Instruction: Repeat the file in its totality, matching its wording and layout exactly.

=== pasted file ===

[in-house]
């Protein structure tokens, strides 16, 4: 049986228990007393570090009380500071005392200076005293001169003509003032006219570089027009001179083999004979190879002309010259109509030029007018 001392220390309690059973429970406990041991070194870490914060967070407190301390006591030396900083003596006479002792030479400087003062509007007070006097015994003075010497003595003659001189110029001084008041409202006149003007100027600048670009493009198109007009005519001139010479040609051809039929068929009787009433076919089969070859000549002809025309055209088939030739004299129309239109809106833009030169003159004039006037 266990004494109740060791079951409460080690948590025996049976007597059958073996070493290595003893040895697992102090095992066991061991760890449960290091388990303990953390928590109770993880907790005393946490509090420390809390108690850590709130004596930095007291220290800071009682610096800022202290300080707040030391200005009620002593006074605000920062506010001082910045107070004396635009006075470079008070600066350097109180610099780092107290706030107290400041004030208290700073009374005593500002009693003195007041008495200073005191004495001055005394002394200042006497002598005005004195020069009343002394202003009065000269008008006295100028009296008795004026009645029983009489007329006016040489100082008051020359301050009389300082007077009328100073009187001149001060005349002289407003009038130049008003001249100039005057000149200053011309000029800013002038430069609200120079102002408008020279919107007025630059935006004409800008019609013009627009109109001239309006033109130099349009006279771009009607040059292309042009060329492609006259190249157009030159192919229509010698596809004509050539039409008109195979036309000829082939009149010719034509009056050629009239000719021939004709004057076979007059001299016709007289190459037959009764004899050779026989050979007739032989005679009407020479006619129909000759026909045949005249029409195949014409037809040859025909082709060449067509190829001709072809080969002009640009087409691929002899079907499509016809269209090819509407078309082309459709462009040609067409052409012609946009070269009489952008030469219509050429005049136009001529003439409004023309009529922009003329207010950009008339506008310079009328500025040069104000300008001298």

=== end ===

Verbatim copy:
[in-house]
């Protein structure tokens, strides 16, 4: 049986228990007393570090009380500071005392200076005293001169003509003032006219570089027009001179083999004979190879002309010259109509030029007018 001392220390309690059973429970406990041991070194870490914060967070407190301390006591030396900083003596006479002792030479400087003062509007007070006097015994003075010497003595003659001189110029001084008041409202006149003007100027600048670009493009198109007009005519001139010479040609051809039929068929009787009433076919089969070859000549002809025309055209088939030739004299129309239109809106833009030169003159004039006037 266990004494109740060791079951409460080690948590025996049976007597059958073996070493290595003893040895697992102090095992066991061991760890449960290091388990303990953390928590109770993880907790005393946490509090420390809390108690850590709130004596930095007291220290800071009682610096800022202290300080707040030391200005009620002593006074605000920062506010001082910045107070004396635009006075470079008070600066350097109180610099780092107290706030107290400041004030208290700073009374005593500002009693003195007041008495200073005191004495001055005394002394200042006497002598005005004195020069009343002394202003009065000269008008006295100028009296008795004026009645029983009489007329006016040489100082008051020359301050009389300082007077009328100073009187001149001060005349002289407003009038130049008003001249100039005057000149200053011309000029800013002038430069609200120079102002408008020279919107007025630059935006004409800008019609013009627009109109001239309006033109130099349009006279771009009607040059292309042009060329492609006259190249157009030159192919229509010698596809004509050539039409008109195979036309000829082939009149010719034509009056050629009239000719021939004709004057076979007059001299016709007289190459037959009764004899050779026989050979007739032989005679009407020479006619129909000759026909045949005249029409195949014409037809040859025909082709060449067509190829001709072809080969002009640009087409691929002899079907499509016809269209090819509407078309082309459709462009040609067409052409012609946009070269009489952008030469219509050429005049136009001529003439409004023309009529922009003329207010950009008339506008310079009328500025040069104000300008001298």